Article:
HOLIDAYS, CELEBRATIONS, AND DEMENTIA : A Juggling Act
The holiday season between Thanksgiving and New Year’s Day is filled with opportunities for gatherings with family and friends; celebratory meals, often with traditional family or cultural foods; decorations of many varieties; music; religious observances; all of which contribute to additional demands on our time. In fact, the suggestions I am about to offer can apply to any celebrations, family gatherings, or other social gatherings.
Time is one aspect in the life of a caregiver for an individual with Alzheimer’s Disease that is as precious as gold and almost always in short supply. So, how does a caregiver go about taking advantage of even a few opportunities for enjoyment during the winter holiday season, or any celebration time for that matter? Doing so takes some planning ahead to be sure.
First of all, caregivers must be bold enough to ask for help. Honest conversation is important in the effort to help others not so closely involved with caregiving to understand the toll that caregiving can take on a single individual’s health and wellbeing. If other family members live nearby and are capable of giving some time to look after the care recipient so the primary caregiver can get some respite, a caregiver should feel empowered to ask them. As an alternative, if other family members are unable or too busy, perhaps with some firm encouragement they could be persuaded to chip in some cash to pay an agency to provide a companion in order that the primary caregiver can set aside caregiving responsibilities, do a little shopping if they like, or even just go out for coffee and dessert with friends for some down time. Close friends can also be a good resource for caregiver respite. However it can be safely managed for the care recipient, the caregiver must have some “me” time.
Another aspect to consider during holidays that include decorations and other significant changes in the usual appearance of the care recipient’s environment. Caregivers may want to think about paring down some of the decorations as they can be distracting and may even be disturbing to an individual whose perceptions of the world around them is inaccurate. Using a few well-loved items that could be conversation or reminiscence starters will serve to prevent the environment from being over stimulating and also remove the additional work of decorating from the already full plate of the caregiver.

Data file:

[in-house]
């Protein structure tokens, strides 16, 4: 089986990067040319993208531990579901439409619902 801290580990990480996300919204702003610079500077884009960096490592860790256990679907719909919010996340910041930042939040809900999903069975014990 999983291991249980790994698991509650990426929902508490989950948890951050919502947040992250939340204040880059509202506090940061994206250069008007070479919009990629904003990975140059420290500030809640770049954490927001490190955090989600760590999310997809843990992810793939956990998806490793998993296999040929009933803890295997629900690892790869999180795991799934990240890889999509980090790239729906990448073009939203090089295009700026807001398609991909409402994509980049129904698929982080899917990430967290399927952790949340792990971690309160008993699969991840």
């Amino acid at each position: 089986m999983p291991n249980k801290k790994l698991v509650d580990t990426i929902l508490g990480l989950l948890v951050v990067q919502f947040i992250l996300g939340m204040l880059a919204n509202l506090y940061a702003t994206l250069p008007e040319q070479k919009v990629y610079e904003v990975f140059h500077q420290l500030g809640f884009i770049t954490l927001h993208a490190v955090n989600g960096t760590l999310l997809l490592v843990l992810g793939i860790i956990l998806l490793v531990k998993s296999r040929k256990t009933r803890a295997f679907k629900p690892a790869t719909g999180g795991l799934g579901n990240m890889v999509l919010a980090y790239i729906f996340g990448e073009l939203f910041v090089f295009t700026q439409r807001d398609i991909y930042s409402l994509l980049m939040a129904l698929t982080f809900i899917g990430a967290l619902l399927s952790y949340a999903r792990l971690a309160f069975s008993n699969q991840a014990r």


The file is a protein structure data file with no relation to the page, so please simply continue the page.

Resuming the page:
Part and parcel of holidays and other celebrations is the presence of more people in the care recipient’s environment or quite possibly more frequent times when the care recipient is out of the usual environment and visiting along with the caregiver in a different location. At some point in the progression of memory disorders, the time comes when the care recipient may become more confused or disoriented than usual by the increased hustle and bustle that can be associated with celebrations. Each caregiver should assess the level of tolerance the care recipient has for changes in routine and environment coupled with increased stimulation. Judiciously choosing which events and activities most likely to evoke pleasure in the care recipient (religious traditions, long loved music, family traditions are all things to consider here) and setting aside the ones not so critical will offer opportunities for engagement in family and community without inviting the potential for distress resulting from over stimulation.
And, Caregivers please remember, as I mentioned earlier in this blog, time to yourself is important so do something, attend an event or just coffee with a friend, time that is just for you.